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I was impressed and delighted by the gracious and welcoming nature of several of the writers who gave talks and presentations.  I was able to speak with Jonathan Maberry, Kristen Harnisch, and G.P. Ching after panel sessions, and they were all willing to share advice with a newcomer.   I want to thank and recommend them as authors and as good people.

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Jonathan Maberry, Best Selling Author, To Speak at Closing Session of Social Media Conference

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I came away from the conference filled with information and determination to continue to learn and grow as a writer and as a business owner (at least in the future!).   One belief I hold that is essential to being a writer was reinforced there–persistence, discipline, and dedication are essential to finding success as a writer. I will post pics from the conference in the not too distant future.  I still took them the old-fashioned way and have to get the film developed.  I am slowly making my way into the 21st Century!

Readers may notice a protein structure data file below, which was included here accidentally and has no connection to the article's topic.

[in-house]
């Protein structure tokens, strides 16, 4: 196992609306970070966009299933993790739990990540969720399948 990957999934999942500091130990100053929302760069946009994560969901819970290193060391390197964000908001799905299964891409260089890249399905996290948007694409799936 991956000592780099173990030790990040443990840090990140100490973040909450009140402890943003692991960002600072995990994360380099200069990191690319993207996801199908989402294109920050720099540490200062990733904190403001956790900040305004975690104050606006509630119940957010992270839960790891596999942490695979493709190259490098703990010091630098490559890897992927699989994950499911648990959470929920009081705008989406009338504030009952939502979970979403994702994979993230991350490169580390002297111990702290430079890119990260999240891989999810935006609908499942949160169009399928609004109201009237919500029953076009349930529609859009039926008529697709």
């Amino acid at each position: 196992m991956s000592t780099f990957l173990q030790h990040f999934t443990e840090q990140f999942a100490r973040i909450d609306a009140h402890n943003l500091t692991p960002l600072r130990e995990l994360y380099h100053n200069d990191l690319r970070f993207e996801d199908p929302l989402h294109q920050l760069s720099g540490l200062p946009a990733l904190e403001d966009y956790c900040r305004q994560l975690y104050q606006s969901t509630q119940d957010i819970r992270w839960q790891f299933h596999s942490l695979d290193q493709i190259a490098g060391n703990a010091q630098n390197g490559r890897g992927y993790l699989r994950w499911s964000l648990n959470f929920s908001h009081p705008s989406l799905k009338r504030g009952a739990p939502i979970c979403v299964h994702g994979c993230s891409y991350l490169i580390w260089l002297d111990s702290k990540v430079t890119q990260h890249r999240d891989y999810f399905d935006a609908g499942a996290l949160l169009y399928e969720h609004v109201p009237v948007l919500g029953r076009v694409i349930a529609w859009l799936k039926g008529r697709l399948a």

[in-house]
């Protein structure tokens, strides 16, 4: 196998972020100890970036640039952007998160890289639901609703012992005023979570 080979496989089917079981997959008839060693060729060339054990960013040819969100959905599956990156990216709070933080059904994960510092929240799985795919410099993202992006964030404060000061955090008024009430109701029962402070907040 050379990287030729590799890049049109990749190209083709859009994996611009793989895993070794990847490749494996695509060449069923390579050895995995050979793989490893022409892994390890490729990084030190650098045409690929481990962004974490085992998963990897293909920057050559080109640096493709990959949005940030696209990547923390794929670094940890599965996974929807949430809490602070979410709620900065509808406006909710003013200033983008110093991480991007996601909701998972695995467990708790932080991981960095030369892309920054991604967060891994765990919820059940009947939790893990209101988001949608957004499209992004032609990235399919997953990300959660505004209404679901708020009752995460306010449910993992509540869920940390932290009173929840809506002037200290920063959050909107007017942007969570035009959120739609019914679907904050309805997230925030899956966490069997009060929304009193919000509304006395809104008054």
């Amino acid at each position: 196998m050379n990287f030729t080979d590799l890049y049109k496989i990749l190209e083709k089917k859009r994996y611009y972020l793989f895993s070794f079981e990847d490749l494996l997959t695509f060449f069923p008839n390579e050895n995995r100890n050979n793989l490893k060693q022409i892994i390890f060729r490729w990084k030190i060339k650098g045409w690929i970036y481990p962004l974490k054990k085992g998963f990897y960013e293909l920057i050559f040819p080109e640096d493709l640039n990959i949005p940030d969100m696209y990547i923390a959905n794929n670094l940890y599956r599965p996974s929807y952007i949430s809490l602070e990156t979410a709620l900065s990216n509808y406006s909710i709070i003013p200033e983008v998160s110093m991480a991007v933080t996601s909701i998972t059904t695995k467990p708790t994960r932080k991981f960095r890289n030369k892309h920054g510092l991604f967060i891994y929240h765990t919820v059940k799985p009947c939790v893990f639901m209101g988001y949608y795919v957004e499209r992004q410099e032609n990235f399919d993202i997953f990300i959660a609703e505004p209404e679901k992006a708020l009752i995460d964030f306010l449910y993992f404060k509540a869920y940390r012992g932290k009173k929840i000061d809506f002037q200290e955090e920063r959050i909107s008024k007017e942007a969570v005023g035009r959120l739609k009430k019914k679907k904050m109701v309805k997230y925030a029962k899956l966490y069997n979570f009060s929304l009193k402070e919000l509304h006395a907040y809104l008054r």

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To any writers reading this, plan to attend writers conferences if you can.  I have found them to be very valuable places to learn about the craft and the business.

Happy writing!

Albums That Changed Your View of Music

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I have been a bit behind in responding to some challenges, so I will try to catch up now.  I was tagged to do this challenge by Trish of http://threehandsoneheart.com/